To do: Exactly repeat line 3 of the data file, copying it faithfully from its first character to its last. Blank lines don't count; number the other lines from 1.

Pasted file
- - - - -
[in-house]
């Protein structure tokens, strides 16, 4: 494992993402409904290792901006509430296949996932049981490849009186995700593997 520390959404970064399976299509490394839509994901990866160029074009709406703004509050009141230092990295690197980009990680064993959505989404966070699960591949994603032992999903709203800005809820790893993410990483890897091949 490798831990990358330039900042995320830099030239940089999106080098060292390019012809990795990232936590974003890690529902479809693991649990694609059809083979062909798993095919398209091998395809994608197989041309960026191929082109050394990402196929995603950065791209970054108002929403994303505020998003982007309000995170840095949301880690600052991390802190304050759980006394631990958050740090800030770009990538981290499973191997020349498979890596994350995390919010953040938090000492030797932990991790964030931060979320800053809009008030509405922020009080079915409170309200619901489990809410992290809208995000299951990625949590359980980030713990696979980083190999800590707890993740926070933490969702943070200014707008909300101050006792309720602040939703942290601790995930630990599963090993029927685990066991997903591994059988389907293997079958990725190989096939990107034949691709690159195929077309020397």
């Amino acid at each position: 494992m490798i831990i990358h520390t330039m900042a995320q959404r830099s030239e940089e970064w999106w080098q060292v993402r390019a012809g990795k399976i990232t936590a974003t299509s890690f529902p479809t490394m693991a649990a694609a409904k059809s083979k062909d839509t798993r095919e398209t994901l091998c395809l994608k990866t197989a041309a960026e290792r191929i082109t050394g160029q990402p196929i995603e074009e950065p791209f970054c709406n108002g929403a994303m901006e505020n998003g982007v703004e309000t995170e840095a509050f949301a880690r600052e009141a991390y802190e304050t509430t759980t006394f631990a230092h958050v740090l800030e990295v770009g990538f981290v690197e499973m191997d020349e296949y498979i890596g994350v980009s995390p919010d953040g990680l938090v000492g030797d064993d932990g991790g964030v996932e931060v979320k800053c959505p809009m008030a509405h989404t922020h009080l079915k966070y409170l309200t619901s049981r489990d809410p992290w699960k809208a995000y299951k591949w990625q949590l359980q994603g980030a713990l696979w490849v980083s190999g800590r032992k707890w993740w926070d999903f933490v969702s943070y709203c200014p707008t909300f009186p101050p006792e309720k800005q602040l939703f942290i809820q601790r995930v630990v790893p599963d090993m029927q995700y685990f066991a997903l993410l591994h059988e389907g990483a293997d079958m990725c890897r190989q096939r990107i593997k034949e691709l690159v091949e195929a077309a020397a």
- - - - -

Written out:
């Amino acid at each position: 494992m490798i831990i990358h520390t330039m900042a995320q959404r830099s030239e940089e970064w999106w080098q060292v993402r390019a012809g990795k399976i990232t936590a974003t299509s890690f529902p479809t490394m693991a649990a694609a409904k059809s083979k062909d839509t798993r095919e398209t994901l091998c395809l994608k990866t197989a041309a960026e290792r191929i082109t050394g160029q990402p196929i995603e074009e950065p791209f970054c709406n108002g929403a994303m901006e505020n998003g982007v703004e309000t995170e840095a509050f949301a880690r600052e009141a991390y802190e304050t509430t759980t006394f631990a230092h958050v740090l800030e990295v770009g990538f981290v690197e499973m191997d020349e296949y498979i890596g994350v980009s995390p919010d953040g990680l938090v000492g030797d064993d932990g991790g964030v996932e931060v979320k800053c959505p809009m008030a509405h989404t922020h009080l079915k966070y409170l309200t619901s049981r489990d809410p992290w699960k809208a995000y299951k591949w990625q949590l359980q994603g980030a713990l696979w490849v980083s190999g800590r032992k707890w993740w926070d999903f933490v969702s943070y709203c200014p707008t909300f009186p101050p006792e309720k800005q602040l939703f942290i809820q601790r995930v630990v790893p599963d090993m029927q995700y685990f066991a997903l993410l591994h059988e389907g990483a293997d079958m990725c890897r190989q096939r990107i593997k034949e691709l690159v091949e195929a077309a020397a």